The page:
Texas A&M University-Kingsville

A&M-Kingsville Faculty Member, Alumna Named National Role Models

KINGSVILLE - July 12, 2007

Contact: Jason Marton
jason.marton@tamuk.edu or 361-593-4143

University’s fourth consecutive year for such honors

For the fourth consecutive year, the non-profit educational organization Minority Access Inc. has named members of the Texas A&M University-Kingsville community National Role Models.

Assistant professor Dr. Kenneth W. Escudero and Jacqueline O. Besinaiz Thomas will receive their awards at the organization’s National Role Models Conference Sept. 15 in Arlington, Va.

Every year, Minority Access recognizes institutional and individual role models producing or supporting minority researchers, particularly in the biomedical sciences.

 “Dr. Escudero and Ms. Besinaiz Thomas are excellent examples of how A&M-Kingsville is fulfilling its mission to provide higher education access and opportunity to the citizens of South Texas,” said Dr. Kay Clayton, provost and vice president of academic affairs. “We are proud of their accomplishments and the inspiration that they bring to others who pursue higher education and seek careers in fields related to the biomedical sciences. 

“We are very pleased that their work has been selected to receive Role Model Awards because this national visibility makes it possible for an even wider audience to see what can be accomplished through perseverance and commitment. In essence, the honorees become even more significant role models because this recognition brings visibility not only to them as individuals, but to A&M-Kingsville as well.”

The awards also help illustrate Texas A&M-Kingsville’s status as a research university.  Texas A&M-Kingsville is the only university in South Texas and one of only five in the state classified as a Doctoral/Research University by the Carnegie Foundation for the Advancement of Teaching, which is the leading framework for describing institutional diversity in U.S. higher education. From their inception in 1973, the Carnegie classifications have become the standard in empirically describing an institution’s size and focus. The system is used by researchers, policy makers, funding agencies, institutional leaders, the media and the general public to compare and contrast the complexity of colleges and universities in the U.S.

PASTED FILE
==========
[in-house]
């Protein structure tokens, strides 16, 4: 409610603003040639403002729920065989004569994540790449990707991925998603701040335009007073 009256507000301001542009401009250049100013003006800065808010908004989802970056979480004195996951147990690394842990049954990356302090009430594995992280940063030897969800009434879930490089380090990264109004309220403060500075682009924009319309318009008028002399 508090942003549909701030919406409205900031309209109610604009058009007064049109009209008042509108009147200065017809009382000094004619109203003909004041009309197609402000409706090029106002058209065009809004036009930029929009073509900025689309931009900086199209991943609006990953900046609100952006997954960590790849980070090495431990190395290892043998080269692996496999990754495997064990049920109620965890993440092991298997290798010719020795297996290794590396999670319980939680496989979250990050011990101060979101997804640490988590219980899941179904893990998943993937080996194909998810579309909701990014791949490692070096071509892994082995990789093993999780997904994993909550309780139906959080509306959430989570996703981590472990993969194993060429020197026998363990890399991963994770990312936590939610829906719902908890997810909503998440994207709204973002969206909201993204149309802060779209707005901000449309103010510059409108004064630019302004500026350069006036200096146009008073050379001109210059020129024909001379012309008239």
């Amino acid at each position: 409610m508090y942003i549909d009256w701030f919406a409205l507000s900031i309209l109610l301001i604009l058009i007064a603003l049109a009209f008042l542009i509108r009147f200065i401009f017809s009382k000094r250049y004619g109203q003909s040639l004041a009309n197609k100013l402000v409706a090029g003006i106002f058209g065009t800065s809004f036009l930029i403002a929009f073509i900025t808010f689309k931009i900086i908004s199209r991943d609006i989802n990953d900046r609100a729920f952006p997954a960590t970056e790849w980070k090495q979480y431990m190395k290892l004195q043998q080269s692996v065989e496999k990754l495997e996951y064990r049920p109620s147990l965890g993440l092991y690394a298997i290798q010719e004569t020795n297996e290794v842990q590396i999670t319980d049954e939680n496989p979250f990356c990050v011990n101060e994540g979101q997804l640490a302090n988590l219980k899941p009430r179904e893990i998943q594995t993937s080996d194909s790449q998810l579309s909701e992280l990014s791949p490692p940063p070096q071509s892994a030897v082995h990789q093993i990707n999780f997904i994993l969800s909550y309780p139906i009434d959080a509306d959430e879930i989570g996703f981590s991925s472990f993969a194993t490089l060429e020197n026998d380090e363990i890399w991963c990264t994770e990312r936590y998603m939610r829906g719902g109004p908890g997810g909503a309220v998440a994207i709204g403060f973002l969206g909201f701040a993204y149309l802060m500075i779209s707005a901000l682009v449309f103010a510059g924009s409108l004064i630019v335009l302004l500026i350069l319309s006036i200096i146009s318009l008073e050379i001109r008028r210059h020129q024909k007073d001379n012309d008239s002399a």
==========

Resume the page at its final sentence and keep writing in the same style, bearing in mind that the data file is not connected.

Faculty National Role Model Award winner Escudero has been deemed a contributor to increasing the pool of minority biomedical researchers through teaching, mentoring and supporting minority students. He also was chosen for the role he played in the fight to eliminate health disparities through major research, and elevating the issue as a priority.

Escudero studies the protein Fox L2, found in the ovary, and how it affects the genes that surround it. Mutations of the protein have already been shown to cause premature ovarian failure (POF). By understanding Fox L2 and its relationship to ovarian genes, effective treatments may be found for POF.

“I am very honored to receive the award and to be placed in the same company with last year’s recipient, Dr. Jamie Laurenz,” said Escudero.

Laurenz, associate vice president for research and academic support, was recognized in 2006 for his work as the former assistant dean of research in the College of Agriculture, Natural Resources and Human Sciences and associate professor and chair of the department of animal and wildlife sciences. Also recognized in 2006 was Laurenz’s graduate student, alumna Liza Soliz.

“However, in addition to my individual recognition as a role model, this award allows Texas A&M-Kingsville to be further recognized as a leader in providing minority students the opportunity to succeed,” said Escudero.

“The supportive environment allows our students to continue along the pathway toward productive careers.”

Student award recipient Besinaiz Thomas earned the award for maintaining an outstanding academic record and successfully completing a major research project.

The general research area of Besinaiz Thomas, currently a Ph.D. candidate at Texas A&M University, is organic chemistry. She noted how excited she was on hearing the news of receiving the award.

  “I have never been nominated for anything like this, so it was definitely a surprise,” said Besinaiz Thomas.

“For many years, I have tried to be a role model for younger generations, not only in my family, but for the entire Hispanic community. I think that this award is an indicator that maybe I am doing something right.”

Escudero and Besinaiz Thomas offer their thanks to those that submitted their nominations from the Office of Special Programs and the Office of the Provost and Vice President of Academic Affairs.

           

In 2005, Minority Access recognized Dr. Elda E. Sanchez, assistant director of the Natural Toxins Research Center (NTRC) and alumna Margarita Martinez-Moczygemba as Faculty and Alumna Role Models. In 2004, Dr. John C. Perez, Regents Professor of biology and director of the NTRC, and U.S. Army Lt. Gen. Ricardo S. Sanchez were named Faculty and Alumnus Role Models.


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